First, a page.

You can also use the AirPods Max with other Bluetooth-enabled source devices such as Android smartphones. Pressing and holding the noise cancellation control button puts the headset into pairing mode (signified by a flashing white light), and you can follow the traditional Bluetooth pairing method. While this is of course appreciated and does allow for some flexibility, it doesn't quite match up to the seamless connectivity experience you get with Apple devices.
The Spatial Audio feature, first implemented on the AirPods Pro with the update to iOS 14, is also present on the AirPods Max. It worked as expected for me, but currently only works with select content on the Apple TV streaming service. It therefore doesn't have much utility for now, although other streaming services could enable it in the coming months.
The Apple AirPods Max uses custom Apple-designed dynamic drivers. It features active noise cancellation, Transparency mode for hearing ambient sound through the headphones, and an adaptive equaliser based on the content being played. There are nine microphones on the headset; seven on the outside and two inside the ear cups. Eight of these are used for active noise cancellation, and three are for your voice (of which two are hybrid and also work for ANC, while one is only for voice capture).
There are multiple sensors on the AirPods Max, including a gyroscope in the left ear cup plus an optical sensor, position sensor, case detect sensor, and accelerometer in each ear cup. The headphones use Bluetooth 5 for connectivity, with support for the SBC and AAC codecs.
There's no cable for wired connectivity in the box, but you can pick up the Rs. 3,500 Lightning-to-3.5mm cable if you want to connect the AirPods Max to a source device with a headphone jack. For wired airplane use, you'd need to also pick up an aftermarket 3.5mm-to-airplane adapter, so all non-wireless use cases will add to the price of the AirPods Max.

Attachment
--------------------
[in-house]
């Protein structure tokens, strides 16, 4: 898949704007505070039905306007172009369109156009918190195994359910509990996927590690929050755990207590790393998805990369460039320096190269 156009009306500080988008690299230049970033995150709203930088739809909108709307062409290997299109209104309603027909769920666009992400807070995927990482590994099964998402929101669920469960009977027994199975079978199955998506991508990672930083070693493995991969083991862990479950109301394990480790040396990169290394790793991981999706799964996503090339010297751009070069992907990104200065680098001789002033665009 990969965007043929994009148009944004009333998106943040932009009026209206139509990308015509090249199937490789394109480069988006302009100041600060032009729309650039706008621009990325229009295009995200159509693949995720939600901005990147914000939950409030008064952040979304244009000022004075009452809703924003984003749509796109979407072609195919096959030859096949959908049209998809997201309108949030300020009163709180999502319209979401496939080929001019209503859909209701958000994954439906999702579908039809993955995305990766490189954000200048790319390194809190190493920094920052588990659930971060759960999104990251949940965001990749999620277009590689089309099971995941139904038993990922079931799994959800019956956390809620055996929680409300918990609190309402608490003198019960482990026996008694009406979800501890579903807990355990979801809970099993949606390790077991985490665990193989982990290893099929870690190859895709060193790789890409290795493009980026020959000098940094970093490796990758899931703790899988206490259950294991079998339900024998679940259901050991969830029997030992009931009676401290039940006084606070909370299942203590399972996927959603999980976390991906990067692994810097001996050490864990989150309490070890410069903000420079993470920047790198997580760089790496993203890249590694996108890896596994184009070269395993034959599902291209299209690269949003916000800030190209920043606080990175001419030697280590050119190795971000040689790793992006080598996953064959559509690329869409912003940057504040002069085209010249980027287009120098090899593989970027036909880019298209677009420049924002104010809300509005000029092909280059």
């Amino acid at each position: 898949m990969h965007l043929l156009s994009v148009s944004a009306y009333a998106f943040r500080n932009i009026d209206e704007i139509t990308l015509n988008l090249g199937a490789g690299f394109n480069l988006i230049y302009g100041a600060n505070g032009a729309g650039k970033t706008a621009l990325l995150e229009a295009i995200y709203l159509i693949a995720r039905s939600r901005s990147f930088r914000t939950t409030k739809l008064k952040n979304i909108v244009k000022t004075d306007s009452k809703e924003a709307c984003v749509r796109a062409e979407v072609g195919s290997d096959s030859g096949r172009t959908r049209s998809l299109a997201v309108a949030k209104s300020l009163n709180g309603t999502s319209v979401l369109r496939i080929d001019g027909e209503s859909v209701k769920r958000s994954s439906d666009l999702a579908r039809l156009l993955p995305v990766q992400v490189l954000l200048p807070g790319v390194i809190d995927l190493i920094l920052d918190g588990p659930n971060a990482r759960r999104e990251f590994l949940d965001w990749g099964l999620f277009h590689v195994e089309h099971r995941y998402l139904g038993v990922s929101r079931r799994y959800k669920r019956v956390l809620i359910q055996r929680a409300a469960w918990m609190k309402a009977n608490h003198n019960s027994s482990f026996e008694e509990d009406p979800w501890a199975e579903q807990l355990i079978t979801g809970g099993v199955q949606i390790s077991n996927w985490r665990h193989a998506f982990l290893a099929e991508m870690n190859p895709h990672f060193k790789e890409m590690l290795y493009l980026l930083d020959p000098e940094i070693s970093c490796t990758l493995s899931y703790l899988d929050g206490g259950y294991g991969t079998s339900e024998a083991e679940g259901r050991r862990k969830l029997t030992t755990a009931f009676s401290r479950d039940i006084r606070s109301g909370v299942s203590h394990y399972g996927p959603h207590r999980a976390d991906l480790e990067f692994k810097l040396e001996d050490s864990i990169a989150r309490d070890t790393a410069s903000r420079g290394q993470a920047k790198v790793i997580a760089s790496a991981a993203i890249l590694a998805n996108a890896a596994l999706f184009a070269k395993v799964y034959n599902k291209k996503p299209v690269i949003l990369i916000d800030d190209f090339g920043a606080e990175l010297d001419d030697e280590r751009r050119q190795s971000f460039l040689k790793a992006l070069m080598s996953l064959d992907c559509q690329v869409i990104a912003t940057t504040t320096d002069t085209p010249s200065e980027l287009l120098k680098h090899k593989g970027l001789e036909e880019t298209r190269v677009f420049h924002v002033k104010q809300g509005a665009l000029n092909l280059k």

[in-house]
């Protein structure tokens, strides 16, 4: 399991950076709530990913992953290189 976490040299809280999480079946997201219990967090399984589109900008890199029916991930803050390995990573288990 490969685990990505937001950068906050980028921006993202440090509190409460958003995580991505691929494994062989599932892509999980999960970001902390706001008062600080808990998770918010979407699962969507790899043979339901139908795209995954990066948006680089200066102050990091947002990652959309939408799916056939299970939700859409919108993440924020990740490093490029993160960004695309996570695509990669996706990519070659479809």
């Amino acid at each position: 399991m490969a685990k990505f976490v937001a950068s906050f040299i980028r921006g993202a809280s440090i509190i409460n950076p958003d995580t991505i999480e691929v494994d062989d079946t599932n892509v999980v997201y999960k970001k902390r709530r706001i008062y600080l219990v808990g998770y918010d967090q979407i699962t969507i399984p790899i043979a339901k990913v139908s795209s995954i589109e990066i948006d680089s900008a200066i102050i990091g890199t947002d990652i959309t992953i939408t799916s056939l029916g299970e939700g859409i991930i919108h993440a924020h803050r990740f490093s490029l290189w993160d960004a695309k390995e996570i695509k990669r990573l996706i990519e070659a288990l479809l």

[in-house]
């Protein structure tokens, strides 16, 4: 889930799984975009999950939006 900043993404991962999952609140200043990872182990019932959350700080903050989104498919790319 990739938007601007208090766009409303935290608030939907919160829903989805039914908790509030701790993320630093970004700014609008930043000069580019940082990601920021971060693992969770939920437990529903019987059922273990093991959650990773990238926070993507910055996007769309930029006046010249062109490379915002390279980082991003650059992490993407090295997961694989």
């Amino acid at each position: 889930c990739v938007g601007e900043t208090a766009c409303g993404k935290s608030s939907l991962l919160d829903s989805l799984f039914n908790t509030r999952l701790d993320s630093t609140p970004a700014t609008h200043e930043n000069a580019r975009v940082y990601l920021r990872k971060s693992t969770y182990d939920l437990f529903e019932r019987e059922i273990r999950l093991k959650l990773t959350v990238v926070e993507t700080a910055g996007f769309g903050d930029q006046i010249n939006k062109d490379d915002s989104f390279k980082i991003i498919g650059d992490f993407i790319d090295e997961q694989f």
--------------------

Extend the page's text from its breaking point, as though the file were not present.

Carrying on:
Battery life was often a pain point for me during my time with the AirPods Max, largely due to the fact that the headphones can't be powered down. Some overnight drain even in low-power mode was to be expected, with the battery level dropping by about 5 percent each night when left in the Smart Case.
With normal use, the battery level would often fall rapidly, perhaps due to being left in proximity to other devices not allowing the low-power mode to be activated. When using the same adapter and cable I use for my iPhone, I was able to fully charge the AirPods Max in just about two hours.
My testing suggests that the headphones will last for about 13-14 hours of continuous use with ANC on and the volume set to around 80 percent. However, this constant battery drain meant that actual usage was closer to 9-10 hours per charge for me, and I needed to recharge the headphones at least once every 2-3 days even with moderate use.
The Apple AirPods Max is, no doubt, a technically impressive and feature-filled pair of headphones. There's a lot on offer here, particularly if you're using an iPhone as your primary source device. However, all of this would mean nought without good sound quality, and fortunately, the AirPods Max sounds very good. Performance with its key feature, active noise cancellation, is also largely on point.